- from afl.com.au
RICHMOND will confront its poor record against Geelong head-on, confident it has built a brand of football that will hold up in September after securing a double chance for the first time since 2001.
The Tigers will face the Cats at the MCG after Sunday's 41-point win against St Kilda, with coach Damien Hardwick leading the team into finals for the fourth time in five years.
They will enter the qualifying final having lost their past 13 clashes against the Cats, and with a 1-20 record against Geelong since 2001, but Hardwick said his team should be confident it can beat anyone through September.
"The distraction's going to be there, the media noise and all this sort of stuff. And we accept it, we haven't got a good record against Geelong," Hardwick said after Sunday's impressive win.
"But we also know that if we play our best we're capable of beating anyone. So that'll be acknowledged and our players understand that.
"Our games have been relatively close over the last three to four years, without us getting the chocolates … but I've got faith in the players."
The past four clashes between Richmond and Geelong have been decided by an average of eight points, with the Cats winning the round 21 clash at Simonds Stadium by 14 points.
That was the Tigers' only loss in its last seven games of 2017 and Hardwick said his team hit September confident it was playing a brand of football that would stand up in cut-throat finals.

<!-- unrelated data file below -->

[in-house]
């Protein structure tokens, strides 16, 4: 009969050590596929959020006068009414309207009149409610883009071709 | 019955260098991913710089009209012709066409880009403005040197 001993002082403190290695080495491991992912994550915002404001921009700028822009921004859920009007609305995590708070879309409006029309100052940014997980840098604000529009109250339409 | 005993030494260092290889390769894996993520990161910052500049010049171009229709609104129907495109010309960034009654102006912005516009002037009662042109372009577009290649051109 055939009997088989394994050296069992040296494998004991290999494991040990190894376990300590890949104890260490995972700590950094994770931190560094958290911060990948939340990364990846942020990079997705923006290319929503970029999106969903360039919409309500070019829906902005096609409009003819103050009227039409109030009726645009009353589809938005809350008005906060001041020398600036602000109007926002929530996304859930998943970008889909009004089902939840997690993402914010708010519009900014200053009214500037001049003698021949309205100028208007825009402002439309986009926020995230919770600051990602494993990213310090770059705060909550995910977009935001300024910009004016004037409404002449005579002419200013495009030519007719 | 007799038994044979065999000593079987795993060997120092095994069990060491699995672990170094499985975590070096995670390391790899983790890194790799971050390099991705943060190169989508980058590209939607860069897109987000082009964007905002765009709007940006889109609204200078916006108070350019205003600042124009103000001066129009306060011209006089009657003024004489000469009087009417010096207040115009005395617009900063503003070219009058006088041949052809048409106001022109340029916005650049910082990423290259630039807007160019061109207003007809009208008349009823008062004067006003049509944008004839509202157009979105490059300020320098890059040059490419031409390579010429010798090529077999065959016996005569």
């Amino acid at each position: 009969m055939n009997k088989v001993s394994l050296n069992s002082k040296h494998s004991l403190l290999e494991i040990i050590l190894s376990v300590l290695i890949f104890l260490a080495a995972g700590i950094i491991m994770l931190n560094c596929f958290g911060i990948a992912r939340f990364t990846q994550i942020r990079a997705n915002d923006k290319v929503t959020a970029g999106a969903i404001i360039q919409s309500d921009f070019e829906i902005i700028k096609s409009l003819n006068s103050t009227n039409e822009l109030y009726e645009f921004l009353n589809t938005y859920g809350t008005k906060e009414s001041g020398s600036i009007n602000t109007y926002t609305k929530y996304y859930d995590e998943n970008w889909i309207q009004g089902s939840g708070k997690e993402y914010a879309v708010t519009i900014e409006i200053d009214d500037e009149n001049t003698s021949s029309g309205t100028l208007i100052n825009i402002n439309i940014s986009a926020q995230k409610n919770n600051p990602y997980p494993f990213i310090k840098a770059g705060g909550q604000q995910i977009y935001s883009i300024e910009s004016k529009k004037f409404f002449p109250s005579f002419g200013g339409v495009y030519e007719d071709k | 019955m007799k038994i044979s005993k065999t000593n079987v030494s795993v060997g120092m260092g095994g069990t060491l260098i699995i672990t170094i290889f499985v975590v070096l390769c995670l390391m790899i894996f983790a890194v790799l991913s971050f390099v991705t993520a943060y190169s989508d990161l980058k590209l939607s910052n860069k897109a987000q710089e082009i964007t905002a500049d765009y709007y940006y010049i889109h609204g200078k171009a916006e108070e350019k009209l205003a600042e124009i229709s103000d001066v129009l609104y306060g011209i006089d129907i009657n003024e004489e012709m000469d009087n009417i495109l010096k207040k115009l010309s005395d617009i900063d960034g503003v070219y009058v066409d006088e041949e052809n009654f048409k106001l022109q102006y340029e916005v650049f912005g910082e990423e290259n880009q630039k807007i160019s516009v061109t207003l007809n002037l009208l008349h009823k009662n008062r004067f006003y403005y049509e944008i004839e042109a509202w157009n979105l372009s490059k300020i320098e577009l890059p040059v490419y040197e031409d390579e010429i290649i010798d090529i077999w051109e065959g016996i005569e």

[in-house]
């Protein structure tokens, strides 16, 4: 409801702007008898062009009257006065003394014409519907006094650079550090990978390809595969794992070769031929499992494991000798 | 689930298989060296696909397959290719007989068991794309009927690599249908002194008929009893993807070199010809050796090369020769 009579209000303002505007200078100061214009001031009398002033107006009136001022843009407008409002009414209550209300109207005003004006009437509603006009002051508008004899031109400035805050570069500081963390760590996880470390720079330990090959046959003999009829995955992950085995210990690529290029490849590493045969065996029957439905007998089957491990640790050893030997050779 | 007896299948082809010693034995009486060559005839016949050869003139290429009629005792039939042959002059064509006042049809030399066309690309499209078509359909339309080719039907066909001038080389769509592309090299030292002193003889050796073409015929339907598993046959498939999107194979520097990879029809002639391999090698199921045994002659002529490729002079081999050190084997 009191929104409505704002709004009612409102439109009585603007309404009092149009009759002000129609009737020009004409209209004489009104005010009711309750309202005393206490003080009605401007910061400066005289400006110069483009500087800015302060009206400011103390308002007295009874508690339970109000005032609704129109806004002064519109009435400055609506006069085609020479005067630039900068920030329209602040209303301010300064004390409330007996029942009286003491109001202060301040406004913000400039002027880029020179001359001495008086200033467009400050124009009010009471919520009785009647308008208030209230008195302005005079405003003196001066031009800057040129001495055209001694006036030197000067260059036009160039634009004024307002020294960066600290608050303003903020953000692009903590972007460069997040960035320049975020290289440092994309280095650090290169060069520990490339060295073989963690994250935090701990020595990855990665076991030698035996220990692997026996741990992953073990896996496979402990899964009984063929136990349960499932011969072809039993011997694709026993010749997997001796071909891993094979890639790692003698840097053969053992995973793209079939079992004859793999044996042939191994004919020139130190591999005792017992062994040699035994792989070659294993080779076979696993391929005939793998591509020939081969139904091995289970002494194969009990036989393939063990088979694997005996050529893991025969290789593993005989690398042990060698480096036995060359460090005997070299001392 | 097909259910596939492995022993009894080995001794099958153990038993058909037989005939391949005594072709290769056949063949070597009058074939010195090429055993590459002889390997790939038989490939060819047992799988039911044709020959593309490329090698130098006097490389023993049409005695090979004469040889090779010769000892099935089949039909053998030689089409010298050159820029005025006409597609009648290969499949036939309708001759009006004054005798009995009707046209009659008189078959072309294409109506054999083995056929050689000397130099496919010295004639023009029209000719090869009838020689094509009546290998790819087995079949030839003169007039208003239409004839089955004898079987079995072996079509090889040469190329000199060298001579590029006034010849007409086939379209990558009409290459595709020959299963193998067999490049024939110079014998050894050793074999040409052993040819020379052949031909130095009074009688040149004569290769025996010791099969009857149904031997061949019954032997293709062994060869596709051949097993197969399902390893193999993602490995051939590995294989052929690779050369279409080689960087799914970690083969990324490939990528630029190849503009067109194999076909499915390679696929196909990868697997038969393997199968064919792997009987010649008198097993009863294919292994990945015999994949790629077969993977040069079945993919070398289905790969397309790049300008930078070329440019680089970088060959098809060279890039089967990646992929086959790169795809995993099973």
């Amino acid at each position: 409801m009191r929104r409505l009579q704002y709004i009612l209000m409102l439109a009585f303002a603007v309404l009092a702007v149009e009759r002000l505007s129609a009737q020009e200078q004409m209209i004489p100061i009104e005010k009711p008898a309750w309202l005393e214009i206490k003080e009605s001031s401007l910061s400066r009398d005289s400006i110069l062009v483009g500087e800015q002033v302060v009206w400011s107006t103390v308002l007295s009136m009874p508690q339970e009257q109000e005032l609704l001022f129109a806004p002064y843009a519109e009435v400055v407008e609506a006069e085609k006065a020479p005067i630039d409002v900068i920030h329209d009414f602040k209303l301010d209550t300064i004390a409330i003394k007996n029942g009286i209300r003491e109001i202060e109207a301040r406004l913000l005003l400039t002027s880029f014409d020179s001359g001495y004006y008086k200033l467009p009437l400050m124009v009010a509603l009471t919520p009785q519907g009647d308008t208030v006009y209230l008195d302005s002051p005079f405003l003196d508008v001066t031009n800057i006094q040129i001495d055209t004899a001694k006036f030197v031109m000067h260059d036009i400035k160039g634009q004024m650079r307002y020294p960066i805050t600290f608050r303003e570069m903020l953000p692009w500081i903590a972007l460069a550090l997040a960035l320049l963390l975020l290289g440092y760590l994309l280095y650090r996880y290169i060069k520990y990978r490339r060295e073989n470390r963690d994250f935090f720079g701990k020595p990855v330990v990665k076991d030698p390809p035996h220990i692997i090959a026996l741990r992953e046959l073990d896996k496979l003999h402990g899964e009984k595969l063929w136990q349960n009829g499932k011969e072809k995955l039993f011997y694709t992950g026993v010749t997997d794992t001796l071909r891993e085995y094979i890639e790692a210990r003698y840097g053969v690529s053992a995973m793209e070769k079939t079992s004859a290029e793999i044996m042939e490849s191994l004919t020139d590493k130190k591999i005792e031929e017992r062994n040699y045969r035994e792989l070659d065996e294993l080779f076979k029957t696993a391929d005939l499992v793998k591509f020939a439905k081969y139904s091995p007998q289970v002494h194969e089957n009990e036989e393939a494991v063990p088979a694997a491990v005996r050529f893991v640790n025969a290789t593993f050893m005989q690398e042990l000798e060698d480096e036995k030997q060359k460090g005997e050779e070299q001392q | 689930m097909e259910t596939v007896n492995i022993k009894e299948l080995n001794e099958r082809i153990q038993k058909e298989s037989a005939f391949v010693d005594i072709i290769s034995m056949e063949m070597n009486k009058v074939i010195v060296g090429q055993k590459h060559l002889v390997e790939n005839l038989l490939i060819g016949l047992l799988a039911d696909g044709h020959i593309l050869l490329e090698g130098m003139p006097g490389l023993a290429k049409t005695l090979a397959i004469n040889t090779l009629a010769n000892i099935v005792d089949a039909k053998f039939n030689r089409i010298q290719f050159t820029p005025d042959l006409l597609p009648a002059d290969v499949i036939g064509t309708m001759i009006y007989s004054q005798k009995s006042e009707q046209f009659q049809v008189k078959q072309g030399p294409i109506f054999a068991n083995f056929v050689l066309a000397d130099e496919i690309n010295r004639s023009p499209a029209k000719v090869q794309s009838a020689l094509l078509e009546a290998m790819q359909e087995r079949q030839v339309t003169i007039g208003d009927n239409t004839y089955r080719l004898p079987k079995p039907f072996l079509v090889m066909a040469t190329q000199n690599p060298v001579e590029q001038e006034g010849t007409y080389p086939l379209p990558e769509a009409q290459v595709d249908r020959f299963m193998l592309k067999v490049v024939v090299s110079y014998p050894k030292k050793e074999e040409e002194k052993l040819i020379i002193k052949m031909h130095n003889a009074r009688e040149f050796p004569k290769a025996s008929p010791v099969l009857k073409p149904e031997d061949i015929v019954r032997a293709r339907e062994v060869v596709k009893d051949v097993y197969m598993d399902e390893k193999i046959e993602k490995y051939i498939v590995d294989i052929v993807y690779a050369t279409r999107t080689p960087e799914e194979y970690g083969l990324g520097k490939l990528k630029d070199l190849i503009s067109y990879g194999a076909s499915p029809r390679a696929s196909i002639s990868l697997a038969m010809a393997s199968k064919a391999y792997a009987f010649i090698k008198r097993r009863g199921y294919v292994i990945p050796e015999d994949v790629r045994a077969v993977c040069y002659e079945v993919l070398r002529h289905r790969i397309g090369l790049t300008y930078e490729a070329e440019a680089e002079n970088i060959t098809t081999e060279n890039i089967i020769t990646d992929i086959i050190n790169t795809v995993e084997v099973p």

"I'm really proud of this group and this club overall. We had a really horrible year last year, but this is our fourth finals series in five years. We're a pretty good footy club," Hardwick said.
"I'm really excited about what they can deliver and they're very close to the ultimate. We've got a couple of very good teams to beat before we get there, but I'm excited about what they're going to represent."
Asked what the difference was between the Tigers of 2017 and the teams he led to finals from 2013-15, Hardwick said this year's group was "filled with grit".
"This side's been through a fair bit I reckon this year," the coach said.
"We've had to find different ways to win, we've lost close games, people have always said we're too small, we're not big enough.
"A lot of people have probably looked at us and think we're not capable.
"But credit where credit's due, under Trent (Cotchin) and his leadership group they keep coming back and they keep fighting and they keep winning.
"I'd love to say I've put in an incredible coaching performance, but the reality is they wind themselves up and off they go."
Superstar midfielder Dustin Martin was at his powerful best on Sunday, bullying the Saints and finishing with 36 possessions, seven inside 50s and two goals, including a 40m banana at a critical time in the fourth quarter.
He was given a rousing reception each time he ran to the bench in the fourth quarter and, like the yellow and black army, Hardwick could only hope the free agent stays at Punt Road in 2018.
"We're lucky to have him and we hope we continue to have him," the coach said.
"Dustin's decision is his own. He's been terrific for me and he's been terrific for our footy club.
"He plays for the skipper, he plays for his other players, he's a pleasure to coach and a pleasure to watch."
The other star on Sunday was forward Jacob Townsend, who kicked a bag of five goals to go with his six against Fremantle last week, securing his finals spot.
"I don't think he'll be missing," Hardwick said as the club prepares to get Josh Caddy back from a hamstring injury.